By David Monti
(c) 2013 Race Results Weekly, all rights reserved
NEW YORK (06-Feb) — Athletes from Australia took four of the six podium spots at tonight’s 36th Empire State Building Run-Up Powered by the MMRF here, led by race winners Suzy Walsham and Mark Bourne. About 600 athletes took part, climbing the 1576 steps from the gleaming marble Art Decco lobby to the 86th floor observation deck of this city’s tallest building.
Walsham, 39, who lives in Singapore, scored her fourth victory at this race in five attempts, overwhelming her nearest challenger in the invitational women’s field by 43 seconds. She was the first to enter the stairwell on the ground floor, and climbed to victory alone. Her time of 12 minutes and five seconds was her fastest ever here by a wide margin, although it was well of the event record of 11:23 set by Austrian steeplechaser Andrea Mayr in 2006.
“I was first through the door so I was able to run my own race,” Walsham told Race Results Weekly. ”In the past, if you’re not first through you kind of panic a little bit.” She continued: “Today I had a strategy not to go out too hard for the first 20 floors, because there are no landings there and you build up a bit of lactic acid. So, I tried to hold back a bit, and once I hit that 20th floor where the landings start I really got into my stride.”
Brooke Logan, a 33 year-old Australian who lives in Templestowe, took second in 12:48 and Erika Aklufi, a 36 year-old lawyer turned police officer who lives in Los Angeles, took third in 12:57. Four-time champion Cindy Harris, 44, of Indianapolis, took fifth.
Men’s champion Bourne was a surprise winner. Seven-time winner Thomas Dold of Stuttgart, Germany, came to New York to try to win his eighth straight Run-Up, but caught the flu and could not compete. He had to ride the elevator to the 86th floor with the journalists, instead.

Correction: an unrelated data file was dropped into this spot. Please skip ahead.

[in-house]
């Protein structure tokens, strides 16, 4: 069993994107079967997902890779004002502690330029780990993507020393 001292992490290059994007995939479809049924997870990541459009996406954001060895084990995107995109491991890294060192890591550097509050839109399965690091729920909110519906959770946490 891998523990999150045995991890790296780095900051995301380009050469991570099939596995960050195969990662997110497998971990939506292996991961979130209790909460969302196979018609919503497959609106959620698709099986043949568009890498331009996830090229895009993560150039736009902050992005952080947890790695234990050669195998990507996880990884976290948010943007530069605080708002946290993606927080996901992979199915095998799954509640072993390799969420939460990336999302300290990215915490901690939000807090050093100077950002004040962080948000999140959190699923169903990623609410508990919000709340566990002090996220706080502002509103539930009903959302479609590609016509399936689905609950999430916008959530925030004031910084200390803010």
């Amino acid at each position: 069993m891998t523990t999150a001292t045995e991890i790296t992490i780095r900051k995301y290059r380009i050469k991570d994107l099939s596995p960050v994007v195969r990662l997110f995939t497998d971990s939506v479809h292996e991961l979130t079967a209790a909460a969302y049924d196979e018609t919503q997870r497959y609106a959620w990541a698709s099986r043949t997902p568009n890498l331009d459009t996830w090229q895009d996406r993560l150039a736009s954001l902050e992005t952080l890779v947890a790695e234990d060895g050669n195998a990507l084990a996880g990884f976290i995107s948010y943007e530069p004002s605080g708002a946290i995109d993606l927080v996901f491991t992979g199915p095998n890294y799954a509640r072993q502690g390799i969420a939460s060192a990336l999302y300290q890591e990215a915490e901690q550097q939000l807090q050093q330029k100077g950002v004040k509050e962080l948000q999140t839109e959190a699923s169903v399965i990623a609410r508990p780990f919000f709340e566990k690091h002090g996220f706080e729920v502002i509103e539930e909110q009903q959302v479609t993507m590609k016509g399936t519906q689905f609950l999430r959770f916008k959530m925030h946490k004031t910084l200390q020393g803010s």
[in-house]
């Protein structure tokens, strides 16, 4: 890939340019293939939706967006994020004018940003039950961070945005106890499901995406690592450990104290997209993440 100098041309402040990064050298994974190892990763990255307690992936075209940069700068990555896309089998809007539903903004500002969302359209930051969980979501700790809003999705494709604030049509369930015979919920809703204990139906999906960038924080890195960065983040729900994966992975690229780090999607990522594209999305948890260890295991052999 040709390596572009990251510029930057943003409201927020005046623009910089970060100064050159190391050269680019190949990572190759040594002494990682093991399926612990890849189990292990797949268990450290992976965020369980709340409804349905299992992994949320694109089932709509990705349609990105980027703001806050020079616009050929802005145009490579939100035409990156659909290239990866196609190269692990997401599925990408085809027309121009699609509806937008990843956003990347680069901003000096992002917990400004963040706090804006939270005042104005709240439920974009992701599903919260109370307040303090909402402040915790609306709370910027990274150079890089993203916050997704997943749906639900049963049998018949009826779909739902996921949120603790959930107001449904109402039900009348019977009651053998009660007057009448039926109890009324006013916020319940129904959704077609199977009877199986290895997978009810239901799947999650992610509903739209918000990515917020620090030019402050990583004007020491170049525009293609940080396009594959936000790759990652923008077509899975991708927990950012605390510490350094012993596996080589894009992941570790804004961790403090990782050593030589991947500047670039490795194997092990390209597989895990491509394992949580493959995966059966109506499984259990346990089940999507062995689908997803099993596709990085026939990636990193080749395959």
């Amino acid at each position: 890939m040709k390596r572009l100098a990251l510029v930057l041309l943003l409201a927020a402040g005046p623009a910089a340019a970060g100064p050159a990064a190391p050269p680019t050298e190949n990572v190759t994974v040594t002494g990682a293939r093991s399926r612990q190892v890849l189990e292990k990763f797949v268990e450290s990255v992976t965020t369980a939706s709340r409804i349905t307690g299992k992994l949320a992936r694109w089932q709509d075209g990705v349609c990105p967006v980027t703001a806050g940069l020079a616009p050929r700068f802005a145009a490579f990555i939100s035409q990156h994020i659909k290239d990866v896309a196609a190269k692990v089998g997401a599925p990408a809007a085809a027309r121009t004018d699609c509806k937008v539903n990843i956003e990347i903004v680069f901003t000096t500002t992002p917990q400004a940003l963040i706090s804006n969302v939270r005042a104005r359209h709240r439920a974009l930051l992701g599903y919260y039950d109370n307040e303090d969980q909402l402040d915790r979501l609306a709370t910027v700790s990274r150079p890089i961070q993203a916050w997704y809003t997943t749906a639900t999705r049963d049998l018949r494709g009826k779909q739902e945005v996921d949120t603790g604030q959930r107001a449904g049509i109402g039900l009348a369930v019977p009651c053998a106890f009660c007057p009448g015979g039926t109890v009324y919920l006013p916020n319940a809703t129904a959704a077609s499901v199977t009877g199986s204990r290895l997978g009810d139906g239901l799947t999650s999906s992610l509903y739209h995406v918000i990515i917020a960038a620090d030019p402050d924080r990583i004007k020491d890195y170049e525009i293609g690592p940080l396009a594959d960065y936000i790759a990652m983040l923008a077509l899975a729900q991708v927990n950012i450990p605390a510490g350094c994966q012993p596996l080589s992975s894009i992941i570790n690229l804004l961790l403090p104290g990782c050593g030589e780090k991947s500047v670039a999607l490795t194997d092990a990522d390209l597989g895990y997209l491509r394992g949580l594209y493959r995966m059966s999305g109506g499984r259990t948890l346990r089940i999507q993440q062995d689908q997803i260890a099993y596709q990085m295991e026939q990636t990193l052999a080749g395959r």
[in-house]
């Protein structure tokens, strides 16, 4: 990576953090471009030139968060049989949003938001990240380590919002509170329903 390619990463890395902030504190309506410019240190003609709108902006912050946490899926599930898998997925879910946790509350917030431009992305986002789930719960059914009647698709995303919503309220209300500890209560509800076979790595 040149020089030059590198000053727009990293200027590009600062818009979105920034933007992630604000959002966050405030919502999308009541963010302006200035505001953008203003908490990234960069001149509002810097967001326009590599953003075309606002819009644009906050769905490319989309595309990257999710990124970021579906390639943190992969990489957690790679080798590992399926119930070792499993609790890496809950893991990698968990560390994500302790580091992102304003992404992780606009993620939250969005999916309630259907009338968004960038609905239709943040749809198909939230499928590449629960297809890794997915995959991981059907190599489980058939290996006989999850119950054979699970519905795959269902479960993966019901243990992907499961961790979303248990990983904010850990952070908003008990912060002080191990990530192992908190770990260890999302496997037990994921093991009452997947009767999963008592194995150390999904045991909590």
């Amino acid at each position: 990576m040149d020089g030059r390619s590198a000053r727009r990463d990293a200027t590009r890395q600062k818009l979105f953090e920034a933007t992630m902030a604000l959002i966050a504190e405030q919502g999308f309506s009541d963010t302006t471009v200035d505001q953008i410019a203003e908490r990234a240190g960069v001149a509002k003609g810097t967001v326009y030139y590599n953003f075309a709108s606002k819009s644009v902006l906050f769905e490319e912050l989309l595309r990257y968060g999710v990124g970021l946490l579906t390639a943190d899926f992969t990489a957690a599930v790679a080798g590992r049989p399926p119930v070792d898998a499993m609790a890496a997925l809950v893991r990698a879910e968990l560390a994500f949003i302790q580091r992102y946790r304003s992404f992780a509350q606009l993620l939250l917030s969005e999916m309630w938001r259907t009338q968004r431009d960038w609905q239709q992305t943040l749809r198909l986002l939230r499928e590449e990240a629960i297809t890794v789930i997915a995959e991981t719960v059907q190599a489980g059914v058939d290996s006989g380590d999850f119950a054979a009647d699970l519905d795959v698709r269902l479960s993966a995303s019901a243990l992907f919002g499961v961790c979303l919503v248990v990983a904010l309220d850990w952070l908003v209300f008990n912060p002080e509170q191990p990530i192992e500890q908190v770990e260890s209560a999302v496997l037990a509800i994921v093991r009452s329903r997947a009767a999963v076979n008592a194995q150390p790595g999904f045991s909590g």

“I got sick,” Dold, lamented. ”I think a little fever. I couldn’t eat the last two days.”
Bourne, a 29 year-old government ecologist from Canberra, slowly worked his way through the field after the feverish start where the competitors bolt from the starting line for a small doorway leading into the stairwell just a few meters away.
“It was pretty hectic at the start, obviously, with everyone going for the stairs,” Bourne said. He continued: “I was second, then third, then worked my way back to first.”
Bourne, who said he didn’t take the lead for good until the 60th floor, clocked 10 minutes and 12 seconds, handily beating 38 year-old compatriot Darren Wilson from Adelaide (not the athlete who won the Tokyo Half-Marathon in 1997), who clocked 10:45. Mountain runner Rickey Gates, 31, of San Francisco, got third in 11:01.
Because he had a big lead, Bourne was able to savor his victory, and got to look at the twinkling lights of the Manhattan skyline as he rounded the observation deck for the finish line.
“It was great,” said Bourne smiling broadly. ”Knowing I was in the lead by a comfortable margin I could look out over the edge there and enjoy it for a few seconds.”